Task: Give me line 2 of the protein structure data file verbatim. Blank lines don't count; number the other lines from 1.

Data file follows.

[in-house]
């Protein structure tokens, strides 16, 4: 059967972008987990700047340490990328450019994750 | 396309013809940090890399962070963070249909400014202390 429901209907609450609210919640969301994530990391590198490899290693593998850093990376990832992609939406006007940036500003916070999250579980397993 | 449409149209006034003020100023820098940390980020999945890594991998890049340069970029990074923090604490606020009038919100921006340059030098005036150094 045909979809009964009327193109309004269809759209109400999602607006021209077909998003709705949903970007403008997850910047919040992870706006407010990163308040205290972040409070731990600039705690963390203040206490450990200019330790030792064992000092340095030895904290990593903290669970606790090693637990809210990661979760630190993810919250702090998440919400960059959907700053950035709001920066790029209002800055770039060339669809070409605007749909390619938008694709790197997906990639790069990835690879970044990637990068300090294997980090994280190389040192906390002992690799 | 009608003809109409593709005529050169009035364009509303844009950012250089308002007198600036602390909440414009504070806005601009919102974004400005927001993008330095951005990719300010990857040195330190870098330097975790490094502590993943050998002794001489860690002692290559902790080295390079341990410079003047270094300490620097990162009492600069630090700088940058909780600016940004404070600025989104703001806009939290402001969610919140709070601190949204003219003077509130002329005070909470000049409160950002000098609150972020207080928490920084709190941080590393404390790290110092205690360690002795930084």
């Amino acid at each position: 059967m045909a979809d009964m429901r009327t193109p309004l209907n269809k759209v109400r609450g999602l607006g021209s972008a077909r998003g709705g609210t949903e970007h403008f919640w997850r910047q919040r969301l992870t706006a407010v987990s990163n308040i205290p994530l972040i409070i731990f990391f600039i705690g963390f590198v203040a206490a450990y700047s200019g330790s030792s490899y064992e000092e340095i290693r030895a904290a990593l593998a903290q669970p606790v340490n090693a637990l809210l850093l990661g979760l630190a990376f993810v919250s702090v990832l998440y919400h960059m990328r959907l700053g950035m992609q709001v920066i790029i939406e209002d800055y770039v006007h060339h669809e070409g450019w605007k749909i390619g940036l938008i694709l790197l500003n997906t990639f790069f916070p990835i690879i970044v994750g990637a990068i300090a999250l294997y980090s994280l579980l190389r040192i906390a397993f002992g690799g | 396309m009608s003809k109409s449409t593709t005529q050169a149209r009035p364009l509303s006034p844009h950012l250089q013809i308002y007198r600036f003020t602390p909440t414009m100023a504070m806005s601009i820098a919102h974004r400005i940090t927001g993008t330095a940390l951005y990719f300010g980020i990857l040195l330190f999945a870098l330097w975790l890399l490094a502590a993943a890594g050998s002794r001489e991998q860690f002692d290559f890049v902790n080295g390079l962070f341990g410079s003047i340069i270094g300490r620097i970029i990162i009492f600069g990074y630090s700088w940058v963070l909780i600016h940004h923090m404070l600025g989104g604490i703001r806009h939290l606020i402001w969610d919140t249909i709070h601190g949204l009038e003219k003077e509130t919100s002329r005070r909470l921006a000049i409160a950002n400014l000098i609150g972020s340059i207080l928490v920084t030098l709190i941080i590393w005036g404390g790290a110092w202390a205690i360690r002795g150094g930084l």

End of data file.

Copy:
């Protein structure tokens, strides 16, 4: 059967972008987990700047340490990328450019994750 | 396309013809940090890399962070963070249909400014202390 429901209907609450609210919640969301994530990391590198490899290693593998850093990376990832992609939406006007940036500003916070999250579980397993 | 449409149209006034003020100023820098940390980020999945890594991998890049340069970029990074923090604490606020009038919100921006340059030098005036150094 045909979809009964009327193109309004269809759209109400999602607006021209077909998003709705949903970007403008997850910047919040992870706006407010990163308040205290972040409070731990600039705690963390203040206490450990200019330790030792064992000092340095030895904290990593903290669970606790090693637990809210990661979760630190993810919250702090998440919400960059959907700053950035709001920066790029209002800055770039060339669809070409605007749909390619938008694709790197997906990639790069990835690879970044990637990068300090294997980090994280190389040192906390002992690799 | 009608003809109409593709005529050169009035364009509303844009950012250089308002007198600036602390909440414009504070806005601009919102974004400005927001993008330095951005990719300010990857040195330190870098330097975790490094502590993943050998002794001489860690002692290559902790080295390079341990410079003047270094300490620097990162009492600069630090700088940058909780600016940004404070600025989104703001806009939290402001969610919140709070601190949204003219003077509130002329005070909470000049409160950002000098609150972020207080928490920084709190941080590393404390790290110092205690360690002795930084």